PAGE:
Today, the climate system across the globe has become unpredictable. This has impacted human settlements, with urban areas becoming more vulnerable to the effects of climate change. The exploding urban population has created unprecedented challenges. One such challenge is urban water management; specifically, the lack of access to safe water and sanitation, and increasing extreme water-related disasters such as floods, droughts, and unpredictable rain intensities . These problems have enormous consequences on human health and well-being, safety, the environment, economic growth, and development.
As mentioned in the UN media brief on water and urbanisation, half of the world population now lives in cities; within two decades, nearly 60% of the population will be urban dwellers. Worldwide, 141 million urban dwellers do not have access to clean drinking-water. According to the OECD (Organisation for Economic Co-operation and Development) Environmental Outlook to 2050: The Consequences of Inaction, the demand for water will increase by 55% by 2050, buoyed by factors such as manufacturing industries, thermal electricity generation, and domestic use. This means that managing and ensuring access to water for all is not only a matter of financing, but also a matter of governance. As such, there is a huge need for mainstreaming water governance in urban policymaking.
Water governance refers to the political, social, economic, and administrative systems that are in place to influence water use and management. According to OECD Water Governance Programme, it involves setting up rules, practices, and processes through which the decisions for the management of water resources and services are taken and implemented, as well as holding decisionmakers accountable. Essentially, it implies who gets what water, when, and how, who has the right to water and related services, and their benefits. It determines the equity and efficiency in the allocation and distribution of water resources and services and balances water use between socio-economic activities and ecosystems. It requires identifying good practices, developing tools and mechanisms to assist different levels of governments, and engaging stakeholders in effective, efficient, fair, and sustainable water policies. The scope of governing water also includes the formulation, establishment, and implementation of water policies, legislation, and institutions and the clarification of the roles and responsibilities of government, civil society, and the private sector in relation water resources and services. The outcomes depend on how the stakeholders act with regard to the rules and roles that have been taken or assigned to them.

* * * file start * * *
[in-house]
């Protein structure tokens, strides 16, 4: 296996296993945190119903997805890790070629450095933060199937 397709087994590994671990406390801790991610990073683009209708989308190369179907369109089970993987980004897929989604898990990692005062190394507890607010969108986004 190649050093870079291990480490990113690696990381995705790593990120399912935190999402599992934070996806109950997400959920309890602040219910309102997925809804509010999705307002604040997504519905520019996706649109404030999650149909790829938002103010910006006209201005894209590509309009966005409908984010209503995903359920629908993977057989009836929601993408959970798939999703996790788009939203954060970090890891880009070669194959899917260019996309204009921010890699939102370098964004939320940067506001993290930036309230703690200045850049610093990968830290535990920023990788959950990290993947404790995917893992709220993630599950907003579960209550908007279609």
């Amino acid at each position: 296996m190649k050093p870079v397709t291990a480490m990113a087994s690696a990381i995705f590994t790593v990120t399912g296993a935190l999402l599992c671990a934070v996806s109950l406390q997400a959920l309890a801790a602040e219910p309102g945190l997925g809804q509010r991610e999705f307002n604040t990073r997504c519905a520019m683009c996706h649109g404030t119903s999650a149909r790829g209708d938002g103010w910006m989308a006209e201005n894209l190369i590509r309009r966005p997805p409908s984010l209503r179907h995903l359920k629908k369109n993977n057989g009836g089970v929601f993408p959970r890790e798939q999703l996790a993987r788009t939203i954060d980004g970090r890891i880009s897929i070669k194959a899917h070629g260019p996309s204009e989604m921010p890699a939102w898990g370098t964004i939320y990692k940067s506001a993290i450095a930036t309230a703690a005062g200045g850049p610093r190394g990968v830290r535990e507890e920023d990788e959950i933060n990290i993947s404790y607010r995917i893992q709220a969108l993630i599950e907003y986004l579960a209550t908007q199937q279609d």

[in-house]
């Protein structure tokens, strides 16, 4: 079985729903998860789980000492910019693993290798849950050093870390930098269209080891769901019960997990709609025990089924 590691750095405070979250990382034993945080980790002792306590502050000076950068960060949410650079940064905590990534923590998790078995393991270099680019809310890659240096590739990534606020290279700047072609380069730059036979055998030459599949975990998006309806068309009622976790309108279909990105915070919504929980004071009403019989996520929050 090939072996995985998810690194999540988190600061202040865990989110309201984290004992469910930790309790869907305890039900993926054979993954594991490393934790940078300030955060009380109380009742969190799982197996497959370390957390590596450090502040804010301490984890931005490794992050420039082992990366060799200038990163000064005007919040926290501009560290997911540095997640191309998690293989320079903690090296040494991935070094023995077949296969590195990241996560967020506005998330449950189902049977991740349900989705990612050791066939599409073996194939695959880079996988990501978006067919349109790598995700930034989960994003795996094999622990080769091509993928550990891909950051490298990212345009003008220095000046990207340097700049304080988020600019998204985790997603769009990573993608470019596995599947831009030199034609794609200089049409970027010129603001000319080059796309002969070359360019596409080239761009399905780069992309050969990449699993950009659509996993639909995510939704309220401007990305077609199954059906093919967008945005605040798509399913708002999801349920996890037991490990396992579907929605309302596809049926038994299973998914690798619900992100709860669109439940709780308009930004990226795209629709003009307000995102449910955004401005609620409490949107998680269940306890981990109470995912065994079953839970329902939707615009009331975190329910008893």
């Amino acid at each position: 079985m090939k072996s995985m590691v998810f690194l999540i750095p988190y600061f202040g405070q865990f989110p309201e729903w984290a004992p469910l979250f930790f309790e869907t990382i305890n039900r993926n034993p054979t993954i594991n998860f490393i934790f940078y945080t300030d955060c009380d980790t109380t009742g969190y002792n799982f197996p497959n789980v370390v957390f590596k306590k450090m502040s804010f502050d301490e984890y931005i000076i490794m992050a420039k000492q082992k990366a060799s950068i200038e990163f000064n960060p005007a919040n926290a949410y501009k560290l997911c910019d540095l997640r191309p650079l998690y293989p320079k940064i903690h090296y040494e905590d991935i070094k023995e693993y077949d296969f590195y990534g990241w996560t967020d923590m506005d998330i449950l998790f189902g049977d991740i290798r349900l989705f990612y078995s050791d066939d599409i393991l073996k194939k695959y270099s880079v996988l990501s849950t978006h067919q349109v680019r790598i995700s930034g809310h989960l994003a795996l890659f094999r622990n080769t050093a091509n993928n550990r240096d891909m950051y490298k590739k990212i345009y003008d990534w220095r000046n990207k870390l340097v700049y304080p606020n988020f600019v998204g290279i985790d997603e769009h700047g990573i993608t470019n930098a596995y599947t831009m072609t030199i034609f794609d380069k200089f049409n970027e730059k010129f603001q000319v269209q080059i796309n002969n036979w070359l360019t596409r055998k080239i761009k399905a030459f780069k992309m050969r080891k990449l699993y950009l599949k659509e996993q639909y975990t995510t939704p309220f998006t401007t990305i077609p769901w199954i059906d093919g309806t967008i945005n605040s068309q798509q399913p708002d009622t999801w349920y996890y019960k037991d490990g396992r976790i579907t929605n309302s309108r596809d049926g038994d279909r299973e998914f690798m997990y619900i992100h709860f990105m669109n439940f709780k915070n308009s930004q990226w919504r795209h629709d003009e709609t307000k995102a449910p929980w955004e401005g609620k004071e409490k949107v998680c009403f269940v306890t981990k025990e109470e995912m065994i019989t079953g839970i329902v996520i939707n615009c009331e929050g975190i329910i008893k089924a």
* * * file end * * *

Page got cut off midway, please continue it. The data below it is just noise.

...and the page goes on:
A city which expects to become smarter and resilient should focus on policies to achieve environmental sustainability, economic efficiency, and social improvement. Urban water management, under these parameters, need to pay attention to the efficient supply of water, the reduction of losses, progressive tariffs, and efforts in education, sanitation, and integral purification of wastewater. The reuse of reclaimed water must be promoted. It is also necessary to incorporate technology for the benefit of environmental and social sustainability, while guaranteeing a transparent, all-inclusive involvement.
The following figure shows the 12 main principles in water governance in a smart city, as identified by OECD.
Managing water-related risks at an acceptable cost also is important in urban water government. There are significant possibilities for the reuse of wastewater in cities, thereby reducing pressures on pure water sources. The purification of urban wastewater and its subsequent reuse can lead to more environmentally sustainable cities. Essential components of a smart water governance system are shown in the figure below.
A smart and resilient city must equip itself with instruments and systems to ensure a continuous, regular, and high-quality supply of water. Since water governance depends on various internal and external factors such as political, institutional, and administrative rules and megatrends such as climate change and urban growth, cities have to plan its own governance system considering the existing challenges. To this end, an effective management system, where public and private sectors collaborate with each other, supported by suitable policy and regulatory instruments, and effective institutional arrangements, is required. Moreover, such a system of water management should be based on the principles of transparency and good governance.
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